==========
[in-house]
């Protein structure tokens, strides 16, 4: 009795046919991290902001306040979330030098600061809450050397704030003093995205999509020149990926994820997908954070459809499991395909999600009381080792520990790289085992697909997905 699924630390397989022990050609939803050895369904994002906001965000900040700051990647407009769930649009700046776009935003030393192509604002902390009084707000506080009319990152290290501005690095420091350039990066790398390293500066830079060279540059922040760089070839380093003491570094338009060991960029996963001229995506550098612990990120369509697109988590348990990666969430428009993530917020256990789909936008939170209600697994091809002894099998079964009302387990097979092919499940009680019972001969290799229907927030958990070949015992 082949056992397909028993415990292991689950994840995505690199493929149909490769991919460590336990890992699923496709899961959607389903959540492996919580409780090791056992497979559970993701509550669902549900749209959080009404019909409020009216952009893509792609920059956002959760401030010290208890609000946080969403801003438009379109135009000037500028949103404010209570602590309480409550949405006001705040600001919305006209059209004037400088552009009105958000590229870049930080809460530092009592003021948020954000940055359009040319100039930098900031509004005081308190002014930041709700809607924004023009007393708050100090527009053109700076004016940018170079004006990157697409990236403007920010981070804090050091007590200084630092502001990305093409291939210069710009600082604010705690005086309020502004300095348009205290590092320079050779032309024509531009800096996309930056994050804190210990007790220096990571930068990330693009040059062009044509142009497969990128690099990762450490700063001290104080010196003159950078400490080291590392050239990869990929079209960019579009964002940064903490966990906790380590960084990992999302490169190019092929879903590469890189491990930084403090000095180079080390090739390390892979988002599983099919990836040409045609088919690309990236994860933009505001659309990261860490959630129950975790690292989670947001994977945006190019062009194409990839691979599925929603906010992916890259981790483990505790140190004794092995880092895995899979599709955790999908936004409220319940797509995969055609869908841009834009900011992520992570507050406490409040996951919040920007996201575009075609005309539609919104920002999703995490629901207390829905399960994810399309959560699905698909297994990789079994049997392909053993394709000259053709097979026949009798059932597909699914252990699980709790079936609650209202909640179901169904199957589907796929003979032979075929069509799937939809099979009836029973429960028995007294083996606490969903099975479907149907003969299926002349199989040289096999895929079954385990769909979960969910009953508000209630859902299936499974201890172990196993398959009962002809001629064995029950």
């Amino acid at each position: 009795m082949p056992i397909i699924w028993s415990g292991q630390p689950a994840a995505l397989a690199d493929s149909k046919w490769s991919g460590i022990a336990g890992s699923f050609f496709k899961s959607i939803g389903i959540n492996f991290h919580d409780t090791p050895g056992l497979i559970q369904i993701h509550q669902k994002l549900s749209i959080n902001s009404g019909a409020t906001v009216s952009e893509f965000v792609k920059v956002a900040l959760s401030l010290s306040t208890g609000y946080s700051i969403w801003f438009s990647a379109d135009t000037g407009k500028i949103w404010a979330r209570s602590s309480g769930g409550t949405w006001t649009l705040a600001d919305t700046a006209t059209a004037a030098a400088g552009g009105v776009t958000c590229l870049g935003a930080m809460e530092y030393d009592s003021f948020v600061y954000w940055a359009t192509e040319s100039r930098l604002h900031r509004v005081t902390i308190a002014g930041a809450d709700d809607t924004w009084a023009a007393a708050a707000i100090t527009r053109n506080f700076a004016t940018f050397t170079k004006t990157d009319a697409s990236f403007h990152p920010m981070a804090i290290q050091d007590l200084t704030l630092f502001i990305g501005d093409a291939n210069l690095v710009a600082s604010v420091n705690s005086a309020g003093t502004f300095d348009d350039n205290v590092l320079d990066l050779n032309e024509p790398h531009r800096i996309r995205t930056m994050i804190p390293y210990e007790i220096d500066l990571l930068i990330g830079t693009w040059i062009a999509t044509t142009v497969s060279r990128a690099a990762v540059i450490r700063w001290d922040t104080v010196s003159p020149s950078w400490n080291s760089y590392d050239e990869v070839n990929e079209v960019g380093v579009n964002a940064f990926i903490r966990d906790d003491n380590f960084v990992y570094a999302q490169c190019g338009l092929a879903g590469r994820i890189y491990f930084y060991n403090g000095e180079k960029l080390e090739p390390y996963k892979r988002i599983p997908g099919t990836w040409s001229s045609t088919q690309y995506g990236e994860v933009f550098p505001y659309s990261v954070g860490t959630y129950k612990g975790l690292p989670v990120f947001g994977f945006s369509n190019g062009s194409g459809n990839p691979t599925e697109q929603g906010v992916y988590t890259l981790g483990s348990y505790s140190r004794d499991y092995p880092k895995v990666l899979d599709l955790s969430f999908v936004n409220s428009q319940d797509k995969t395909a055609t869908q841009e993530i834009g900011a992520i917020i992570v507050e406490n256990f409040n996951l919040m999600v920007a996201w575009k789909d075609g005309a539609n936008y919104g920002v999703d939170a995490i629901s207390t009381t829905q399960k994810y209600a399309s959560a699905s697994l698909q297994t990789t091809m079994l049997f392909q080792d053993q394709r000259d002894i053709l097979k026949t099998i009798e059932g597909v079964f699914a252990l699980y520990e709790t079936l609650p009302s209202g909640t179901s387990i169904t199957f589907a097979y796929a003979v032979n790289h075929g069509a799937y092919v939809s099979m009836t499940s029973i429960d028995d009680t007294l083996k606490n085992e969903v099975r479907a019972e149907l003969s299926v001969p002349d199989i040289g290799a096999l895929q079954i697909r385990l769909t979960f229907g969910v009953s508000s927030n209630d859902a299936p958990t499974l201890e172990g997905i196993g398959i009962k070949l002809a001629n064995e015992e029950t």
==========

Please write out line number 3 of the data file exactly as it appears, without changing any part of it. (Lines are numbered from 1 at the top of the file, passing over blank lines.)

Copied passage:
């Amino acid at each position: 009795m082949p056992i397909i699924w028993s415990g292991q630390p689950a994840a995505l397989a690199d493929s149909k046919w490769s991919g460590i022990a336990g890992s699923f050609f496709k899961s959607i939803g389903i959540n492996f991290h919580d409780t090791p050895g056992l497979i559970q369904i993701h509550q669902k994002l549900s749209i959080n902001s009404g019909a409020t906001v009216s952009e893509f965000v792609k920059v956002a900040l959760s401030l010290s306040t208890g609000y946080s700051i969403w801003f438009s990647a379109d135009t000037g407009k500028i949103w404010a979330r209570s602590s309480g769930g409550t949405w006001t649009l705040a600001d919305t700046a006209t059209a004037a030098a400088g552009g009105v776009t958000c590229l870049g935003a930080m809460e530092y030393d009592s003021f948020v600061y954000w940055a359009t192509e040319s100039r930098l604002h900031r509004v005081t902390i308190a002014g930041a809450d709700d809607t924004w009084a023009a007393a708050a707000i100090t527009r053109n506080f700076a004016t940018f050397t170079k004006t990157d009319a697409s990236f403007h990152p920010m981070a804090i290290q050091d007590l200084t704030l630092f502001i990305g501005d093409a291939n210069l690095v710009a600082s604010v420091n705690s005086a309020g003093t502004f300095d348009d350039n205290v590092l320079d990066l050779n032309e024509p790398h531009r800096i996309r995205t930056m994050i804190p390293y210990e007790i220096d500066l990571l930068i990330g830079t693009w040059i062009a999509t044509t142009v497969s060279r990128a690099a990762v540059i450490r700063w001290d922040t104080v010196s003159p020149s950078w400490n080291s760089y590392d050239e990869v070839n990929e079209v960019g380093v579009n964002a940064f990926i903490r966990d906790d003491n380590f960084v990992y570094a999302q490169c190019g338009l092929a879903g590469r994820i890189y491990f930084y060991n403090g000095e180079k960029l080390e090739p390390y996963k892979r988002i599983p997908g099919t990836w040409s001229s045609t088919q690309y995506g990236e994860v933009f550098p505001y659309s990261v954070g860490t959630y129950k612990g975790l690292p989670v990120f947001g994977f945006s369509n190019g062009s194409g459809n990839p691979t599925e697109q929603g906010v992916y988590t890259l981790g483990s348990y505790s140190r004794d499991y092995p880092k895995v990666l899979d599709l955790s969430f999908v936004n409220s428009q319940d797509k995969t395909a055609t869908q841009e993530i834009g900011a992520i917020i992570v507050e406490n256990f409040n996951l919040m999600v920007a996201w575009k789909d075609g005309a539609n936008y919104g920002v999703d939170a995490i629901s207390t009381t829905q399960k994810y209600a399309s959560a699905s697994l698909q297994t990789t091809m079994l049997f392909q080792d053993q394709r000259d002894i053709l097979k026949t099998i009798e059932g597909v079964f699914a252990l699980y520990e709790t079936l609650p009302s209202g909640t179901s387990i169904t199957f589907a097979y796929a003979v032979n790289h075929g069509a799937y092919v939809s099979m009836t499940s029973i429960d028995d009680t007294l083996k606490n085992e969903v099975r479907a019972e149907l003969s299926v001969p002349d199989i040289g290799a096999l895929q079954i697909r385990l769909t979960f229907g969910v009953s508000s927030n209630d859902a299936p958990t499974l201890e172990g997905i196993g398959i009962k070949l002809a001629n064995e015992e029950t």